How Do You Politely Tell Someone They Can't Afford You?

Business By Dreme Updated 3 Mar 2010 , 7:20am by CeeTee

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JuneHawk Posted 28 Feb 2010 , 12:17am
post #31 of 38
Quote:
Originally Posted by Dreme

Or that what they want is not the level of work you do? I dont want to be uppity but somethings are not what I want representing myself or my business. Whats a polite way of turning down these situations? Is there a way to minimize those who aren't your target audience and increase ones that are? TIA




My first instinct is that you cannot, and should not, tell anyone they can't afford you. if someone comes to you for a cake (or anything else), simply tell them what your prices are. Let THEM decide whether they can afford you. It is rude and pretentious to make such assumptions. It is up to the consumer to decide what they can and cannot afford, not up to you.

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costumeczar Posted 28 Feb 2010 , 12:49am
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Quote:
Originally Posted by JuneHawk

My first instinct is that you cannot, and should not, tell anyone they can't afford you. if someone comes to you for a cake (or anything else), simply tell them what your prices are. Let THEM decide whether they can afford you. It is rude and pretentious to make such assumptions. It is up to the consumer to decide what they can and cannot afford, not up to you.




I don't think anyone would say "You can't afford me" so bluntly, but I do tell people that I can't do things for whatever it is they're trying to get it for if it's too low. Not rude or pretentious, just a factual statement. If you told someone they can't afford you before you asked about their budget that would be rude, but I don't think that's what we're talking about exactly.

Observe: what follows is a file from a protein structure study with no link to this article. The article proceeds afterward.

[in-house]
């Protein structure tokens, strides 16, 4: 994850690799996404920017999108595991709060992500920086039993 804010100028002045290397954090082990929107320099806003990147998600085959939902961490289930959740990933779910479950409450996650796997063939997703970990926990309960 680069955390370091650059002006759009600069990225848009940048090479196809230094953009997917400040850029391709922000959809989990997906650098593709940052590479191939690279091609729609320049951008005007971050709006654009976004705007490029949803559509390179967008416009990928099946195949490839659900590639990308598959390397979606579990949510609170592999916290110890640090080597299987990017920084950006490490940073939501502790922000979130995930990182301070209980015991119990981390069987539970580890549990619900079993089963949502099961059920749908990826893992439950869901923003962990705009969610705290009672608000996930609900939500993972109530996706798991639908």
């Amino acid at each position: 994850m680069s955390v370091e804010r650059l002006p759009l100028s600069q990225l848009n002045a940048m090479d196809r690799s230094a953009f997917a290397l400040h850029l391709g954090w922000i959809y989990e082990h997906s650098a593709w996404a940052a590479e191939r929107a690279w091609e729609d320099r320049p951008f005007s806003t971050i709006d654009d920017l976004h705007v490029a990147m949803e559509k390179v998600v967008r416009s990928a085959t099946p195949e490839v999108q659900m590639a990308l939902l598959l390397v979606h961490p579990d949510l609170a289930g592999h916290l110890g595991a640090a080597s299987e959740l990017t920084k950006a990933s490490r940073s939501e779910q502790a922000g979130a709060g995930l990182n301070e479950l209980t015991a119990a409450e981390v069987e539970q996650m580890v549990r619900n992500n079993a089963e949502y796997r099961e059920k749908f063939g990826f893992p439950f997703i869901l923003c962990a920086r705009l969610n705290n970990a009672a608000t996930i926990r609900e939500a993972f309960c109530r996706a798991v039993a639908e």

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CAKELADYFL Posted 28 Feb 2010 , 1:26am
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In my experience: I give my customers as many options as I am able to, taken that we only work in fondant. Most times they ask me if buttercream or whip cream are less expensive. The truth is that they are but we unfortunately do not work with those. I always give them the option of cupcakes (which we do tons of). But we always let the customer decide.

We do have our pricing posted in our website which helps a lot.

If they ask for a referral or an icing we do not work with, we give them numbers and ask them to consider us for future opportunities.

We have had celebrities in our shop as well as customers who really cannot afford some of our cakes. We treat each one of our customers the same, and there is nothing wrong in granting discounts or giving freebies. The truth is we do it quite often. GOOD KARMA always comes back is our philosophy!

If as a baker you are able to give back to your community, that is great! as it is because of our community that we are all in business.

PS- I have to admit that there are some cakes that I cannot afford for myself nor my kids and that I am just lucky to be a baker, but if I wasn't one I would be in the same position as many of my customers. That is why we try to help as much as we are able to, leaving the decision to our customers. Happy Baking Everyone!

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catlharper Posted 28 Feb 2010 , 1:49am
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I can totally understand where you are coming from in the cakes you wish to do. I consider myself more of a "Cake Artist" than a baker. My real talent is in how the cake looks. Do they taste good, yes, but the real beauty is in how they look....so a regular 8 inch two layer round with shells and a buttercream rose on the edge is not the type of cake I "want" to do.

However I have been on the side of the coin where just because we don't wear $300 jeans a shop assistant paid no attention that we had money to spend in their shop. We were very offended. Then one day while on vacation in NYC we walked into Tiffanys. It was an eye opener. Here is one of the most impressive jewelry stores in the world and they greeted us and treated us like we were millionaires!